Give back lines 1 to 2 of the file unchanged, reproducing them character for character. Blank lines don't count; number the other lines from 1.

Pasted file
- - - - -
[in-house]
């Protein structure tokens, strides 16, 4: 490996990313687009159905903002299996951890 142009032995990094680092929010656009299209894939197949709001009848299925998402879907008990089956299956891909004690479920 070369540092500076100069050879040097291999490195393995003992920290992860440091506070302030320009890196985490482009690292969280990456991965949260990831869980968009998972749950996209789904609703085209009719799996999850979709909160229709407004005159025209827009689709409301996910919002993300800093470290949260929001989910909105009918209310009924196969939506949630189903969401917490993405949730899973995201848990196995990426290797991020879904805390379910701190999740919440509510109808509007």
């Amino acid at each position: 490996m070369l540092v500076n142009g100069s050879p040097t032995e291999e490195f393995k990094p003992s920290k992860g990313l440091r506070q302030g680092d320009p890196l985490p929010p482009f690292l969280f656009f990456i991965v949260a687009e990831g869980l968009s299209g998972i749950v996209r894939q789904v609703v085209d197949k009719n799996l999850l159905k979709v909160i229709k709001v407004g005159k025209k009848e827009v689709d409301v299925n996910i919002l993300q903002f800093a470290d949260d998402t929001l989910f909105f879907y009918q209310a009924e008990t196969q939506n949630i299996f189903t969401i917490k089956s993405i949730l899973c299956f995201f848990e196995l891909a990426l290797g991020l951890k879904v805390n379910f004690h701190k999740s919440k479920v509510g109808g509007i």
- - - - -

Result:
[in-house]
């Protein structure tokens, strides 16, 4: 490996990313687009159905903002299996951890 142009032995990094680092929010656009299209894939197949709001009848299925998402879907008990089956299956891909004690479920 070369540092500076100069050879040097291999490195393995003992920290992860440091506070302030320009890196985490482009690292969280990456991965949260990831869980968009998972749950996209789904609703085209009719799996999850979709909160229709407004005159025209827009689709409301996910919002993300800093470290949260929001989910909105009918209310009924196969939506949630189903969401917490993405949730899973995201848990196995990426290797991020879904805390379910701190999740919440509510109808509007």